Bitcoin falls further as China begins crackdown on cryptocurrencies

YEMIE FASH

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Bitcoin falls further as China begins crackdown on cryptocurrencies

After China introduced new crypto-currency restrictions, the price of Bitcoin fell below $40,000 (£28,210) for the first time in three months.

Financial institutions and payment firms were barred from offering services related to cryptocurrency transactions by Beijing on Tuesday.

It also cautioned investors against engaging in risky cryptocurrency trading.

It follows a 10% drop in Bitcoin last week after carmaker Tesla said it would no longer accept the currency.

The crypto-currency was down 13% on Monday, while other digital coins like Etheruem and Dogecoin were down up to 18%.

To combat money laundering, China has made cryptocurrency trading illegal since 2019. However, people can still trade in digital currencies like Bitcoin, which has alarmed Beijing.

Three government-backed organizations, including China’s National Internet Finance Association, China Banking Association, and China Payment and Clearing Association, released a social media alert on Tuesday.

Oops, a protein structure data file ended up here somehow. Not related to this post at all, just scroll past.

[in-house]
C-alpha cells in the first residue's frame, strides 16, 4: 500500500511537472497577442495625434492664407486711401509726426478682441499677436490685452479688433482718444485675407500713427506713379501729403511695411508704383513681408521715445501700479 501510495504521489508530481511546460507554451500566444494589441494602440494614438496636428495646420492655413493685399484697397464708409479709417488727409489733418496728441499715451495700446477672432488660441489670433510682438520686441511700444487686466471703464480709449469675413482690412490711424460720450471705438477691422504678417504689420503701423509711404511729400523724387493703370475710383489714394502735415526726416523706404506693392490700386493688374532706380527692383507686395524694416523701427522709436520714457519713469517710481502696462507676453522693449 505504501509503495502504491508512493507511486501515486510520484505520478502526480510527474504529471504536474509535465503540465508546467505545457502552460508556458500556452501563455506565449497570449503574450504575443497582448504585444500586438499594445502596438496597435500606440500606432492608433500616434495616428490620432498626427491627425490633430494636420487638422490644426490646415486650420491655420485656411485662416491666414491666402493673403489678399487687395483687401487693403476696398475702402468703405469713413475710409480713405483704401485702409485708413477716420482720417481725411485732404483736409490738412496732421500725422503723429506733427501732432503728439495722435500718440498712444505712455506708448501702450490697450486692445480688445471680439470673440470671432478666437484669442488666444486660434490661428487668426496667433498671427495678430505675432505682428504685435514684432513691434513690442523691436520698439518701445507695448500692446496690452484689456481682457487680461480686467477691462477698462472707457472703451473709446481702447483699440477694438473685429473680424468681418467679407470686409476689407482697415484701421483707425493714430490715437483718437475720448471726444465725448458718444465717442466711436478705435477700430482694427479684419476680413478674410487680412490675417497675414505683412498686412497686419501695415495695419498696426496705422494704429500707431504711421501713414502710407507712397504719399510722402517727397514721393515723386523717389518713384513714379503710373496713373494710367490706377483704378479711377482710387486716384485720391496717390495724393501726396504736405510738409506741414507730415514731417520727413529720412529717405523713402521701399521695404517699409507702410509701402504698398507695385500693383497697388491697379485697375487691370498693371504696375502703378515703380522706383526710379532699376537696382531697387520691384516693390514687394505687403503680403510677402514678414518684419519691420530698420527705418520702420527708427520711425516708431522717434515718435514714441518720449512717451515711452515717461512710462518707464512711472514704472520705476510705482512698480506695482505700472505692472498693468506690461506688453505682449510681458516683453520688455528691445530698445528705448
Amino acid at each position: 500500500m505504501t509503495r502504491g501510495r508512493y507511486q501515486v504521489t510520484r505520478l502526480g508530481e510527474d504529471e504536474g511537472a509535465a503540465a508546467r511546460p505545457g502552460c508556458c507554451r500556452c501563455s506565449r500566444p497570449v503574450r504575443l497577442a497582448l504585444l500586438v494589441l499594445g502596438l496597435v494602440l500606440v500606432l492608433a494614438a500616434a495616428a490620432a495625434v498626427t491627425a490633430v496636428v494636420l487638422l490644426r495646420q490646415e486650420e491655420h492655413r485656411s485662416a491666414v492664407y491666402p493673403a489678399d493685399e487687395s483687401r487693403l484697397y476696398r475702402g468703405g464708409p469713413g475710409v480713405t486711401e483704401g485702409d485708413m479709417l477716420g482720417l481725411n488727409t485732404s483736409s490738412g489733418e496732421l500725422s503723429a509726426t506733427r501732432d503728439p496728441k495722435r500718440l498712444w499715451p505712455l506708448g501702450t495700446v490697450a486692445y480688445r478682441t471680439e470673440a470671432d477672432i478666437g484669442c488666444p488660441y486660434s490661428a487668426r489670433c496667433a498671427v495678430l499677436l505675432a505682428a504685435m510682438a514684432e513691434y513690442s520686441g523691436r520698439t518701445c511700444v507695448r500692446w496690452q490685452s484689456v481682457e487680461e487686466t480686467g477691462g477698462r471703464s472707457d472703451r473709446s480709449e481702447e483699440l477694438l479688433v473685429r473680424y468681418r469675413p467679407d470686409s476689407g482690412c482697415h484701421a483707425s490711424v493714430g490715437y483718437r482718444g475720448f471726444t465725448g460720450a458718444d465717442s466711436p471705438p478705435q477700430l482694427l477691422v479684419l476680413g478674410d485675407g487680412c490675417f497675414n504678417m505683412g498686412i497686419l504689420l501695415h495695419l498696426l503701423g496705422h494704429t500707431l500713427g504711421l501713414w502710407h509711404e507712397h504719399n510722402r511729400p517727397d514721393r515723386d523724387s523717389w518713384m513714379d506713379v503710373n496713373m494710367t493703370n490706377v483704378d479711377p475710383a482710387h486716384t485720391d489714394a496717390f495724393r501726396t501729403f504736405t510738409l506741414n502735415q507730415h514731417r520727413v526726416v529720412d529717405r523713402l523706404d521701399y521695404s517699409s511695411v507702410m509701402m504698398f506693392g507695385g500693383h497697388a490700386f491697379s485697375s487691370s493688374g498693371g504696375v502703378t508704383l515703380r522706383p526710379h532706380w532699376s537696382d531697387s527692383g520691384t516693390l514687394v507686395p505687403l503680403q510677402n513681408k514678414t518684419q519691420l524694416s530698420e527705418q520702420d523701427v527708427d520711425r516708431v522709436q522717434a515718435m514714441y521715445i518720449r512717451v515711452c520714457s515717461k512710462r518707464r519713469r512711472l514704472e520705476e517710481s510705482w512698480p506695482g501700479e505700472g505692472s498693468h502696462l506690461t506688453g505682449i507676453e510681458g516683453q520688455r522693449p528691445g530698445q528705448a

They said that if customers suffered losses as a result of crypto-currency investment transactions, they would be unprotected.

Recent wild swings in crypto-currency rates, they added, “seriously breach people’s asset protection” and threaten the “natural economic and financial order.”

“China has been placing pressure on the crypto space for some time, but this marks an intensification – other countries may follow as central banks make strides toward their own digital currencies,” Markets.com’s Neil Wilson said.

“Until now western regulators have been pretty relaxed about Bitcoin, but this might change soon.”

Tesla CEO Elon Musk abruptly revealed in March that customers would be able to purchase cars using Bitcoin.

Tesla, his electric car venture, made a profit of more than $900 million (£646 million) after purchasing $1.5 billion in bitcoin in early February.

However, owing to environmental issues, Mr Musk made a U-turn last week and halted Bitcoin vehicle purchases.

“We are concerned about rapidly increasing use of fossil fuels for Bitcoin mining and transactions, especially coal, which has the worst emissions of any fuel,” Mr Musk wrote.

“Cryptocurrency is a good idea… but this cannot come at great cost to the environment.”

He claimed that the electric carmaker had no plans to sell any of its Bitcoin and that crypto-currency transactions would resume once mining switched to more environmentally friendly energy sources.

Despite the fact that the digital currency cannot be exchanged in China, the country accounts for more than 75% of global Bitcoin mining.